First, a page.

It could not be learned what support, if any, Lauder has given the other groups within this network beyond the Israel Research Foundation. Both Lauder and Friedman failed to respond to requests for interviews on the topic.But at least some Presidents Conference members say the extent of Lauder’s financial support for Netanyahu could have a bearing on Lauder’s suitability to lead the strictly nonpartisan group.
“I think this information raises questions on two levels,” said Ammiel Hirsch, executive director of the American Reform Zionists Association. “One, was he completely open with our committee? And two, the committee asked him [about financial ties to Netanyahu] because they thought it was relevant, even critical for him to do a good job as chairman. … Did he give directly to Netanyahu, or indirectly? Did he support his candidacy?”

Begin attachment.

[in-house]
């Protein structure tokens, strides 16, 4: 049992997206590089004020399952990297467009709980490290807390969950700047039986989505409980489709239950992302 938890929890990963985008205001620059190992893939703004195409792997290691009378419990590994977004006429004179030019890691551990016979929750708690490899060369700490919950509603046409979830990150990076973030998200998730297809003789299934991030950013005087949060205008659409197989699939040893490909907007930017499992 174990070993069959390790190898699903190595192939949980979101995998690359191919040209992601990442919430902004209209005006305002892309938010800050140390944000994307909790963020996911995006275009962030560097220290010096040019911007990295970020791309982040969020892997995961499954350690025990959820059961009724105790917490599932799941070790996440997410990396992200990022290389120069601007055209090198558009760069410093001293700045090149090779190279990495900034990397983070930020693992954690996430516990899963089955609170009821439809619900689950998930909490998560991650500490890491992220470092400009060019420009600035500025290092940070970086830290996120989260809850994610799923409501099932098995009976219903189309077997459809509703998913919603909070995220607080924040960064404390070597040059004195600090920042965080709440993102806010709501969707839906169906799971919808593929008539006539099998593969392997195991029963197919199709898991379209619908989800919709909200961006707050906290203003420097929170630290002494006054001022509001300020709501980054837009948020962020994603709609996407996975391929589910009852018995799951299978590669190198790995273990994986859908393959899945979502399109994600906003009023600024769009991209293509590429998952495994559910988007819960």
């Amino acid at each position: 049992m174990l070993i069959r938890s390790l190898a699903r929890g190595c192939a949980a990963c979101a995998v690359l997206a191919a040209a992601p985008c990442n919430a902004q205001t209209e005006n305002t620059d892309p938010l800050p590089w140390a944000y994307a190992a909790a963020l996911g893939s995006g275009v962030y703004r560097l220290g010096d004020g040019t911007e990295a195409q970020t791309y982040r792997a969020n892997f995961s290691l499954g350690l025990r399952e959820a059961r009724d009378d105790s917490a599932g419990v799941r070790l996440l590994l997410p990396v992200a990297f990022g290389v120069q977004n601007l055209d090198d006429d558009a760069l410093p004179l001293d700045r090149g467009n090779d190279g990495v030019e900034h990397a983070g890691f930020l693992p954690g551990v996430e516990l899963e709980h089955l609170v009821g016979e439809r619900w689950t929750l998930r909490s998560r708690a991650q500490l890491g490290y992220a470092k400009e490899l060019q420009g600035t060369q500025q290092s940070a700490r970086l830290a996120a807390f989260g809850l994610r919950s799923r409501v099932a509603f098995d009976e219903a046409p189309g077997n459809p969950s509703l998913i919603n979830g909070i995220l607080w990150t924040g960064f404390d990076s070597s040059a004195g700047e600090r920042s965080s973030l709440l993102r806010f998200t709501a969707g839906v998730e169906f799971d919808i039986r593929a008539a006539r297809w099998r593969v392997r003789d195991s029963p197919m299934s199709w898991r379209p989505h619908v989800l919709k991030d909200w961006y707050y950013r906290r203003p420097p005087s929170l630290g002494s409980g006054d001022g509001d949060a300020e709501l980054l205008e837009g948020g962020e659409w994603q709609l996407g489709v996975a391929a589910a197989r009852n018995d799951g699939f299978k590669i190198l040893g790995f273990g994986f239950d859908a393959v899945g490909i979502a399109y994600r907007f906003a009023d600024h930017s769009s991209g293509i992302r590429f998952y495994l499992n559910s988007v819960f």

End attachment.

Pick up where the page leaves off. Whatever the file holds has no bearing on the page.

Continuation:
Abraham Foxman, national director of the Anti-Defamation League of B’nai B’rith, said, “It doesn’t compromise the due diligence of the nominating committee, but it does raise some questions which need clarification.”
David Harris, executive vice president of the American Jewish Committee, echoed Foxman. “What you’re reporting seems to me to require further clarification,” he said.
Conference members emphasized that their concern was not with Lauder’s views but his possible financial involvement in Israeli campaigns. In the past, many conference chairmen have held strong personal views on various questions related to Israel.